One way to narrow the wealth gap? Baby bonds.
September 23, 2019 by Benjamin Kamelhar
by Margo Jasukaitis
Young white people are nearly sixteen times wealthier than their black counterparts, according to a recent study from the Center on Poverty and Social Policy at Columbia. This summer, Senator Cory Booker and Representative Ayanna Pressley introduced a bill aimed at eliminating this disparity. The American Opportunity Accounts Act creates savings accounts for all newborns in the United States and contributes varying amounts to those accounts over the next eighteen years depending on parental income.
Under the proposed legislation, every baby born in the United States would receive $1,000 in an account they could not touch until age eighteen. The treasury would invest the money, earning a small return each year (the policy assumes a three percent rate of return in the proposal). While no additional money would be deposited in the wealthiest children’s accounts, children whose families earn less than 500 percent of the Federal Poverty Line would receive additional annual deposits on a sliding scale. For example, a child whose parents earn between 175 and 225 percent of the federal poverty line would get $1,000 annually, while a child whose family lives below the poverty line would receive supplemental annual payments of $2,000.
While the policy is race-neutral on its face, the average black child’s account would end up with eighty-four percent more money than the average white child’s account on the beneficiary’s eighteenth birthday. Due to the significant income disparity between white and non-white Americans, families living near or below the federal poverty line are disproportionately nonwhite. As such, black and Latinx children are more likely to receive larger annual deposits as described above. A recent study concluded this type of program “would considerably narrow wealth inequalities by race while simultaneously improving the net asset position of young adults.”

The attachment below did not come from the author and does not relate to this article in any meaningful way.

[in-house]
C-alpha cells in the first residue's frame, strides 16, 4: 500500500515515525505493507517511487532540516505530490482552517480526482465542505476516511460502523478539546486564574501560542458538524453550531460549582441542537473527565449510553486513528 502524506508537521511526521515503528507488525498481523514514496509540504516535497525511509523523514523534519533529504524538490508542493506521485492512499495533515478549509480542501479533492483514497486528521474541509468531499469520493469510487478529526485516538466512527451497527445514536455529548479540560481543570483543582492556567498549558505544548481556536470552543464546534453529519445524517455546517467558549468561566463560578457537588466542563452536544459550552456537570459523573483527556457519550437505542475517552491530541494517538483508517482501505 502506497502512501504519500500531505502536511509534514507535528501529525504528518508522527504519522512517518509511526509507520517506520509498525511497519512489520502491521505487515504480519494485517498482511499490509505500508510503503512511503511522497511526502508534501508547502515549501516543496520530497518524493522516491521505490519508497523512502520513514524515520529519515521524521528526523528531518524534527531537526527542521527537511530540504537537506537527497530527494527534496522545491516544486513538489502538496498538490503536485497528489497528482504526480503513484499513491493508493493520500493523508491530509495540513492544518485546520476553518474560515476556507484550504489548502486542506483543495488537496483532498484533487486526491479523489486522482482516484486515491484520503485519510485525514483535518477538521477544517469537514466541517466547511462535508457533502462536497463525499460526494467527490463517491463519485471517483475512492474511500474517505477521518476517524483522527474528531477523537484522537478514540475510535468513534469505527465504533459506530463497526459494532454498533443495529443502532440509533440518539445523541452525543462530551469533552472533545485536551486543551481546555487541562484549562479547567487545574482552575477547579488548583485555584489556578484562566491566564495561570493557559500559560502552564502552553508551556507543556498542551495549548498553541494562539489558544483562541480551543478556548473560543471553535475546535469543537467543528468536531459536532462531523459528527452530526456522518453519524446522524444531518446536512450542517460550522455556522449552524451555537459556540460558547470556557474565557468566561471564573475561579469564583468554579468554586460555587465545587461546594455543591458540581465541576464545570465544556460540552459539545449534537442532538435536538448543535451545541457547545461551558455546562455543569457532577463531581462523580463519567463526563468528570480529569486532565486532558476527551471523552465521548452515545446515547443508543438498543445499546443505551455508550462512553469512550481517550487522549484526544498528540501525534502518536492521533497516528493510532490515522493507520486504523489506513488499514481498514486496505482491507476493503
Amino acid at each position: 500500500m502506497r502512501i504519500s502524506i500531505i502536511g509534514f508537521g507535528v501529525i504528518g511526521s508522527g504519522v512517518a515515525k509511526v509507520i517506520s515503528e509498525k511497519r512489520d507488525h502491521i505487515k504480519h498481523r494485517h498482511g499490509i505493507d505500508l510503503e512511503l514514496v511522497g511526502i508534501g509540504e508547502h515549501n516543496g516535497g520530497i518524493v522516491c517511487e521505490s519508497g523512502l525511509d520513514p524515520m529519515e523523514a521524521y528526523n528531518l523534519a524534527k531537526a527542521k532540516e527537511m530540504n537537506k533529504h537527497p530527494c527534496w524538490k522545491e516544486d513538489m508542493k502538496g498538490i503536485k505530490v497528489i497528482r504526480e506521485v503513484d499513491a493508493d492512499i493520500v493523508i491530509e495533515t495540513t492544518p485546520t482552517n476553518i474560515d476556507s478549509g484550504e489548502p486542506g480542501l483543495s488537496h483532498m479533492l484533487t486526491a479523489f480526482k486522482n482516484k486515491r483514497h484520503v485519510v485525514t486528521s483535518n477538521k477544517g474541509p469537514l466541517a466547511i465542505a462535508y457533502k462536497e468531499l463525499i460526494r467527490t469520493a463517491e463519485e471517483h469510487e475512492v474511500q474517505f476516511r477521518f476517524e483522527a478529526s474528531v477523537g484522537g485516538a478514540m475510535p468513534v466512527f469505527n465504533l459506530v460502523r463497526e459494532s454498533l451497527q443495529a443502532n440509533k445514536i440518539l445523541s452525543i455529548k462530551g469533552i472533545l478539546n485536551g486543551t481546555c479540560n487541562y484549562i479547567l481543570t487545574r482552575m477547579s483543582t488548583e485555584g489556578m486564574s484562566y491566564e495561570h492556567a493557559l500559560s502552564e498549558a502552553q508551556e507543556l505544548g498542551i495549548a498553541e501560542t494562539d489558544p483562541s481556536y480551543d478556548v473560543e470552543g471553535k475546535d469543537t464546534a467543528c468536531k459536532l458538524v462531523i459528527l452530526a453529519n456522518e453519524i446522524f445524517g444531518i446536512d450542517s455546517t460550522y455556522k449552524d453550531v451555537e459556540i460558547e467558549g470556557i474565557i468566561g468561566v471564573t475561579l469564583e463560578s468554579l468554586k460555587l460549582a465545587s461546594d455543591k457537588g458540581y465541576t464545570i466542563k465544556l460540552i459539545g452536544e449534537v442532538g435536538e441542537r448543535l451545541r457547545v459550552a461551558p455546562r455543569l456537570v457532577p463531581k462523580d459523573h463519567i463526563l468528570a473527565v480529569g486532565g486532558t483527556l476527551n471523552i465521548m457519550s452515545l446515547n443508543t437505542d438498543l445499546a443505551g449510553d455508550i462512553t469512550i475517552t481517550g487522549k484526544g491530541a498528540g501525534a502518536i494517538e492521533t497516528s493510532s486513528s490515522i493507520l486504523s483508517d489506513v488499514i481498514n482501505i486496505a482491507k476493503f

The bill builds on an idea Hillary Clinton floated during her 2008 run for office. While Clinton proposed giving every child born in the U.S. a lump sum of $5,000, Booker and Pressley’s plan goes further to create nest eggs for young Americans and does more to minimize the racial wealth gap. Children would only be allowed to use the money for specific “wealth-building” purposes – things like paying college tuition or putting a down payment on a house. As a result, Booker believes the plan could “[help] low-income people break out of generational poverty [and] rapidly bring security into those families’ lives.”
 Naomi Zewde, Universal Baby Bonds Reduce Black-White Wealth Inequality, Progressively Raise Net Worth of All Young Adults (Ctr. on Poverty & Social Policy, Working Paper, 2018).
 S. 3766, 115th Cong. §102 (2018).
 Dylan Matthews, Study: Cory Booker’s Baby Bonds Nearly Close the Racial Wealth Gap for Young Adults, Vox (Feb. 1, 2019) https://www.vox.com/future-perfect/2019/1/21/18185536/cory-booker-news-today-2020-presidential-election-baby-bonds.
 See S. 3766 §102.
 See Matthews, supra note 3.
 Zewde, supra note 1 at 1.
 Heather Long, There’s a Serious Proposal to Give Babies Born in the United States $20,000 (or more), Washington Post (Jan. 8, 2018), https://www.washingtonpost.com/news/wonk/wp/2018/01/08/theres-a-serious-proposal-to-give-every-baby-born-in-america-20000-or-more/?utm_term=.25a102d5b474.
 Jordan Weissmann, Cory Booker’s Big New Policy Idea isn’t Reparations, but it’s the Closest a Presidential Candidate is Going to Get, Slate (Oct. 25, 2018) https://slate.com/business/2018/10/cory-booker-economic-plan-baby-bonds-reparations.html.
 Sarah Kliff, An Exclusive Look at Cory Booker’s Plan to Fight Wealth Inequality: Give Poor Kids Money, Vox (Oct. 22, 2018), https://www.vox.com/policy-and-politics/2018/10/22/17999558/cory-booker-baby-bonds.